Our son is on a high school band trip this weekend.  So, my husband is blessed with two females in the house.  We watched "The Last Song" Friday night.  It's a taste of what it'll be like when Jamie heads to college.  Which will be soon.  And it's hard to grasp.

A few people I know have recently had babies.  I look at their photos and think, "You don't realize it, but next thing you know, your sweet baby will be taking the PSAT."  

The best piece of advice I ever received regarding parenting is this:

"You only get 18 summers." 

It's not hard to count how many I have left.  A smattering of holidays, a few birthdays, lessons in doing your own laundry.  And the race will be over.  The 18 summers will be in the rear view mirror.  

I look forward to seeing who these two, once little people, turn out to be.   And meantime, I getting teary eyed, thinking of it.  And I realize, I must.must.must rejoice and be thankful for each day.  

Saturday, November 5, 2011

{friendly gratitude}

Our family is doing "30 Days of Thanks".  It's interesting that today's activity is invite someone you're thankful for over to your home.  The reason it's interesting?  Chip has invited his friend Glenn to today's University of Kentucky football game [] and I've baked Glenn a pumpkin cheesecake for his birthday.  These arrangements were made in honor of Glenn's birthday, without consulting with the 30 Day guide.  It just worked out this way.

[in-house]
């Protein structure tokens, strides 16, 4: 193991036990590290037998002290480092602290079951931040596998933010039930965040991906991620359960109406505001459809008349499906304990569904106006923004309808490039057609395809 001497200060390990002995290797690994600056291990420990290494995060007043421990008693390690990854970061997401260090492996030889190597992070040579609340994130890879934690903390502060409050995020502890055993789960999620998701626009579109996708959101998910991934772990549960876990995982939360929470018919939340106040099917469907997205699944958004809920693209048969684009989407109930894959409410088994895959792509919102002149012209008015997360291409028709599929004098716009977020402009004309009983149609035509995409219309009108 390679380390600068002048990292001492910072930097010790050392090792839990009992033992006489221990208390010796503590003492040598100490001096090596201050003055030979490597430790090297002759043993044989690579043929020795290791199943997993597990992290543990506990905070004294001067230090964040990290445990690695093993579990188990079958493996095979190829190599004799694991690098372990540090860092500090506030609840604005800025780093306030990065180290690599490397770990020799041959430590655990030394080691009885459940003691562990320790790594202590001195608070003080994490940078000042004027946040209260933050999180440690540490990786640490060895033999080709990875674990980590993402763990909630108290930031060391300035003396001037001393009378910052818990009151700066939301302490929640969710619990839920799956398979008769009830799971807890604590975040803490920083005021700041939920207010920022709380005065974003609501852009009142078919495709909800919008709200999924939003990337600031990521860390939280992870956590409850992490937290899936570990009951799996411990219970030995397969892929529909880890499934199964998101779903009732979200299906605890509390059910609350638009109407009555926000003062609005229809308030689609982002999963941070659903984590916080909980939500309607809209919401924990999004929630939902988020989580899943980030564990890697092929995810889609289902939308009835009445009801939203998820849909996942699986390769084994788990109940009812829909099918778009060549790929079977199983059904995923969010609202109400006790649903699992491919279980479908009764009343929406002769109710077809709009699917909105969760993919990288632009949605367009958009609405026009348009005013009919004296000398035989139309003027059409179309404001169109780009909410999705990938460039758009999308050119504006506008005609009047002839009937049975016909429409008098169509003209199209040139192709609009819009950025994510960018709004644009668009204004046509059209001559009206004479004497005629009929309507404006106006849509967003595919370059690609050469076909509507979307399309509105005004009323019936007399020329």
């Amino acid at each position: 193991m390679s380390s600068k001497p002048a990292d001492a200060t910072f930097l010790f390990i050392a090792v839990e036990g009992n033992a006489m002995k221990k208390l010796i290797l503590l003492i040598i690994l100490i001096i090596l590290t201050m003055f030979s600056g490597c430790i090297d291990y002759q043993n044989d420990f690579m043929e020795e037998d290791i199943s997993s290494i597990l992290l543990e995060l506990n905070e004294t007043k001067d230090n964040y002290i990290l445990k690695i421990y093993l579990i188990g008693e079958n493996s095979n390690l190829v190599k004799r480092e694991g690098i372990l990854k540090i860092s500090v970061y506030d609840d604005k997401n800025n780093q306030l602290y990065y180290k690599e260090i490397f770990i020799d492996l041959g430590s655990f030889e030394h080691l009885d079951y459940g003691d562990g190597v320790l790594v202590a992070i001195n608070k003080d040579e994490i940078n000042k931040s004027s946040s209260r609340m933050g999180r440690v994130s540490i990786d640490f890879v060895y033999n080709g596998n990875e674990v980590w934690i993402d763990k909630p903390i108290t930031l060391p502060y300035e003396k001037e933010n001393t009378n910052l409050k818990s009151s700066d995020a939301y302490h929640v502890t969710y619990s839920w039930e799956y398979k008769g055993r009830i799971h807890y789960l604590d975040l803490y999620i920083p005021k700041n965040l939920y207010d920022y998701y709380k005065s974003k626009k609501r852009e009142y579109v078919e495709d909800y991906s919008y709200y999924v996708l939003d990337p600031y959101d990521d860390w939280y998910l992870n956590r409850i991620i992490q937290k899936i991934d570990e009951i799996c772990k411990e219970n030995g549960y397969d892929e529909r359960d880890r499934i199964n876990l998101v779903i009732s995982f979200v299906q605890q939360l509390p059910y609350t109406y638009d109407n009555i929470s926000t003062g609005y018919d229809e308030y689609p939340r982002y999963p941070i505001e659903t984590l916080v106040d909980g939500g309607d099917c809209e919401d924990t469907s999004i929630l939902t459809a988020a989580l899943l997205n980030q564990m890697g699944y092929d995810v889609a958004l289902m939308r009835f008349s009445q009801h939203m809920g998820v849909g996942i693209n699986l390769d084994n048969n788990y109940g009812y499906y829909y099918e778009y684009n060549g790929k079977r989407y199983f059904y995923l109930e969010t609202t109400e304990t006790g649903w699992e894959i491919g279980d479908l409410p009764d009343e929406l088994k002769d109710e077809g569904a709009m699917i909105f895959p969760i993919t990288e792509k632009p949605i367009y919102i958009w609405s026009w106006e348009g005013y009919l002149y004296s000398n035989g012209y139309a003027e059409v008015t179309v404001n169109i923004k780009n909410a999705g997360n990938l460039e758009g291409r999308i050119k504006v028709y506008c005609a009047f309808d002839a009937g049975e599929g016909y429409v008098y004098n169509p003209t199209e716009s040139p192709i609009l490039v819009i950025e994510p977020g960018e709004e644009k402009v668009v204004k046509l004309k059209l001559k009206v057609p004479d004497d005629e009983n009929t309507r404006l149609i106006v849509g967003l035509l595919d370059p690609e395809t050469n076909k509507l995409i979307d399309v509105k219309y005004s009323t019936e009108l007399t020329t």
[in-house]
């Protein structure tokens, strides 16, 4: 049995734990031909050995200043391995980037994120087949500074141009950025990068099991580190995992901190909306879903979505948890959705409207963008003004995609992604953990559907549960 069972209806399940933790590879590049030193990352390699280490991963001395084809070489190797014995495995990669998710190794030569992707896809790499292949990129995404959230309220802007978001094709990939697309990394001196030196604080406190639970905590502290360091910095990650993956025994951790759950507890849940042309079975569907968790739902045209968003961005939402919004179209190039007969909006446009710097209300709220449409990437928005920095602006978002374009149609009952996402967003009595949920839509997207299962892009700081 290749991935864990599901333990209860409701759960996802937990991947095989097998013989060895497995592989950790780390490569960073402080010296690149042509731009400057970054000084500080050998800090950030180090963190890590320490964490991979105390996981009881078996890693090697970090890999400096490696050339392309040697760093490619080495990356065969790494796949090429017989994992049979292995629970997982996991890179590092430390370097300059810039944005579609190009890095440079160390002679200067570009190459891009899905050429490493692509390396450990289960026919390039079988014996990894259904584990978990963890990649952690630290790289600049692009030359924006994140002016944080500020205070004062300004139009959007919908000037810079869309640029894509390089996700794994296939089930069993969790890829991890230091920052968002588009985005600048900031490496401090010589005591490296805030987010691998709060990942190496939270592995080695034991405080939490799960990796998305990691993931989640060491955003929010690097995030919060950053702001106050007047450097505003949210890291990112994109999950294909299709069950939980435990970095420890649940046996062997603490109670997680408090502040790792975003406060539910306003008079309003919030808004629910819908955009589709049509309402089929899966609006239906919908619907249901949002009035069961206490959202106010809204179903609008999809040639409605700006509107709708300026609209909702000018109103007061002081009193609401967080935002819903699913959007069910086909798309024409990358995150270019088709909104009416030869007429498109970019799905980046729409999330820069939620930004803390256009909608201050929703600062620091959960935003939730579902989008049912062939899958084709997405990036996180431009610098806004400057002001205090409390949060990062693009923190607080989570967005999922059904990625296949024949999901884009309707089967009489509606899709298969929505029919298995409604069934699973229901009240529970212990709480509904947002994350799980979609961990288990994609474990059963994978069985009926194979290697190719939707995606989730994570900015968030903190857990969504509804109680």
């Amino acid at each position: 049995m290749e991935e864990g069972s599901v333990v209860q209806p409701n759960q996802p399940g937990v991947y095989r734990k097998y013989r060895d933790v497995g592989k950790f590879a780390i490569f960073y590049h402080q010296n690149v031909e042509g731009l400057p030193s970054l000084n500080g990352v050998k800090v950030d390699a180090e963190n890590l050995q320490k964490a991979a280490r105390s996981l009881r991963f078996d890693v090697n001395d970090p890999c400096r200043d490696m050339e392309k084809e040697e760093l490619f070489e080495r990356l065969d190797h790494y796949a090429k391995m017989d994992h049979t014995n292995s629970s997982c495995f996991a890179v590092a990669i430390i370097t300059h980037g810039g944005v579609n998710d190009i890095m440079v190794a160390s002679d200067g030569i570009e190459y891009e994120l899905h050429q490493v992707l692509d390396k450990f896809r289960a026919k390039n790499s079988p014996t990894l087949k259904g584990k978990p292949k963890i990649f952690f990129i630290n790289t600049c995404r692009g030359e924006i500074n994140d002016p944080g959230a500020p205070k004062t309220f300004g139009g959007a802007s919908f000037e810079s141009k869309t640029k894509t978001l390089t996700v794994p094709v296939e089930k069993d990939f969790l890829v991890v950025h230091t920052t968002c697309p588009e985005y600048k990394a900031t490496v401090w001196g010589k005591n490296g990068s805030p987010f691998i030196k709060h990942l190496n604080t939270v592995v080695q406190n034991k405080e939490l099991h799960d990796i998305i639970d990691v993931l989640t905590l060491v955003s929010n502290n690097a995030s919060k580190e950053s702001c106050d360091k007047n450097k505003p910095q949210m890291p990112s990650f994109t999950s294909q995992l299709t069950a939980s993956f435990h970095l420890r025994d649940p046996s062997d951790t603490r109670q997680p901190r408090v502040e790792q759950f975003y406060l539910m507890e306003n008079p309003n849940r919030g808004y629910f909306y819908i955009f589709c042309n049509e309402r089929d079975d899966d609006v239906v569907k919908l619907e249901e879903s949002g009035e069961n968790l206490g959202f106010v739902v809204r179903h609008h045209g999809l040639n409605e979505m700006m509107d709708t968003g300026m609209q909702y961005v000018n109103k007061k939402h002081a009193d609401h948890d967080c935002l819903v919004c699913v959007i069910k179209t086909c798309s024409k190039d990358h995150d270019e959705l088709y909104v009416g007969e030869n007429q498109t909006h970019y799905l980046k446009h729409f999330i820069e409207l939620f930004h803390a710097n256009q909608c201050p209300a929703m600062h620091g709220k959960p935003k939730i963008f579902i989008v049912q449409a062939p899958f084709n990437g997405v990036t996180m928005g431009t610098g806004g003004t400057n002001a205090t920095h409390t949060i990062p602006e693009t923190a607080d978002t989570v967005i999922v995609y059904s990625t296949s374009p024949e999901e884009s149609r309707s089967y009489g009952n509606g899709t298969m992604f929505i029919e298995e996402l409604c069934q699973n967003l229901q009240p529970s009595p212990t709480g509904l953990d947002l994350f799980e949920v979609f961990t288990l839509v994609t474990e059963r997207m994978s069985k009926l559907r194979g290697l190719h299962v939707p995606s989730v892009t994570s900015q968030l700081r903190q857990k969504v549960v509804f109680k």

I am thankful for Glenn.  He's been a faithful friend to Chip for a long, long time.  And, he's my friend too.  

I was reminded this week that I have a couple ladies in my life that are call in the middle of the night friends.  What I mean by that is, though I don't see them super regularly, though our schedules don't allow weekly lunch dates, though we don't have frequent casual phone convos. . . . . I know I could call either one of them at 2 a.m. and they'd pray with/for me.  They're wise, they're experienced ministry wives and moms, and they'll give it to me straight.   

So, here's to friends.  Whether they're the ones on Facebook I've known since I was in kindergarten or the people I work with or my best friend Chip who is also my husband. . . 

And here's to Pumpkin Cheesecake!

Pumpkin Cheesecake Recipe

1 ½ cups graham cracker crumbs
1/3 cup butter or margarine, melted
¼ cup sugar

3 pkg. (8 oz each) cream cheese, softened
1 cup sugar
¼ cup packed brown sugar
2 large eggs
1 ¾ cups pumpkin
2/3 cup (5 fl oz can) evaporated milk
2 Tbsp cornstarch
1 ¼ tsp cinnamon
½ tsp nutmeg

Preheat oven to 350 F. 

For crust: